That only makes it all the more thrilling when we see her turning the tables on the situations she finds herself in. The best moment of this is the aforementioned part that carries over from the short. This is where Barbara uses an elaborate thread to pull things in a specific way that is simple though no less spectacular to see come together. There are plenty of other parts that are more elaborate than this, but nothing is quite able to replicate the feeling you get when everything clicks into place just at the right time. There is the one portion in the middle when Barbara is at her most immobile that gets borderline cartoonish, though it doesn’t cut quite as deeply as a result. Thankfully, the film gets back on track for an ending part that hones in more on character and the tension that can come from just a conversation that is on the edge of bursting into violence. The precise reasons why everything is happening is conventional crime thriller stuff, as we learn of a betrayal that is at the core of what is unfolding, but that is less important than how Barbara must find a way to break free of it all. What does it matter the why when she just wants to find a way to go back to her life? To answer this question, look no further than the film’s central performance.

Eve Connolly Crushes It in ‘Sew Torn’

Eve Connolly as Barbara Duggen staring up at something offscreen in Sew Torn.
Image via SXSW

Some unnecessary narration here and there aside, Connolly is excellent in Sew Torn. She must capture cleverness, desperation, and bravery in the face of this maze she has fallen into. While Barbara is unaware that she is going back through multiple different paths, the way Connolly captures a sense of increasing weariness as things keep escalating is exactly what the film needs. When the eventual answer reveals itself as to how she may escape, it almost seems like it could be casting some sort of judgment about how she ended up where she did. However, without tipping anything off, we see via slight shifts in Connolly’s performance a feeling that is closer to letting go. It isn’t some sort of earthshakingly profound moment that alters much of what preceded it, but it is a fitting one that ties together nicely.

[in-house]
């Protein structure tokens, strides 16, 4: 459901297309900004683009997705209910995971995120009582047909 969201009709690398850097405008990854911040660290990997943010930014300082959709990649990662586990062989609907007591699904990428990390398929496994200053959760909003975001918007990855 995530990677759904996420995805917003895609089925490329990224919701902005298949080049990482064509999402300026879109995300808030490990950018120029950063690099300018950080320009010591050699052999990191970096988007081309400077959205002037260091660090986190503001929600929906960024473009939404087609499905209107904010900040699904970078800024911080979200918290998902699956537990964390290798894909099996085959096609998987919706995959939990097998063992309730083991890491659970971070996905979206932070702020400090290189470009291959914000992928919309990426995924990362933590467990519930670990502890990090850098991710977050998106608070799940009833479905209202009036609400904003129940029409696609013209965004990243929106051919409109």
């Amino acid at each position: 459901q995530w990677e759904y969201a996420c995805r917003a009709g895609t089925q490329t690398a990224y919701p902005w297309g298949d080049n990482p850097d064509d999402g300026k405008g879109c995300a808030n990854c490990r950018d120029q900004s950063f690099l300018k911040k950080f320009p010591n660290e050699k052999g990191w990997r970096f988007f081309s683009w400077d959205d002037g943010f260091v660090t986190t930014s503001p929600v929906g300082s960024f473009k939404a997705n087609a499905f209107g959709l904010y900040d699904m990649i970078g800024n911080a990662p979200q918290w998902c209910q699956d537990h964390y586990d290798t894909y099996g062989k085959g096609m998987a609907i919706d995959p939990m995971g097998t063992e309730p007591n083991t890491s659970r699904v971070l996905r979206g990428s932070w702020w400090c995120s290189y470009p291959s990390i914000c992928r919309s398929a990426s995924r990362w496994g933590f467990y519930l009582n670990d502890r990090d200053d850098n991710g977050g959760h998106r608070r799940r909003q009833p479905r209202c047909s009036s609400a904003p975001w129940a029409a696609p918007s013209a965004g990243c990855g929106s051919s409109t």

The question with a film like this is whether it could stick the landing, especially when it telegraphed where some of the final shots of each path would be. This manages to not only do so, but it moves beyond the rules it set up for itself to find an entirely different direction to go down. If you were racking your brain to try to find a way out of the situation Barbara found herself in, it’s hard to imagine that you’d predict the way it does so here. While unpredictable movies are not always good just because it catches you off guard, this one offers a pleasant surprise that also makes total sense in retrospect. As we see in the film, sometimes the only way to win is not to play in the first place. What makes Sew Torn work is you’re on board for every moment where Macdonald and Connolly are themselves playing around along the way.

Sew Torn 2024 Film SXSW Promo Image

Sew Torn (2024)


Sew Torn is a scrappy film that finds thrills from creativity rather than spectacle.


  • Writer-director Freddy Macdonald manages to find something unexpected in how he stitches it all together in his feature debut.
  • There are moments that are simple yet still spectacular to see click into place at just the right time.
  • Eve Connolly gives an excellent performance, capturing a range of emotion from desperation to bravery.

  • The film has some unnecessary narration here and there.
  • The middle portion of the film doesn’t cut quite as deep.

Sew Torn had its World Premiere at the 2024 SXSW Film & TV Festival.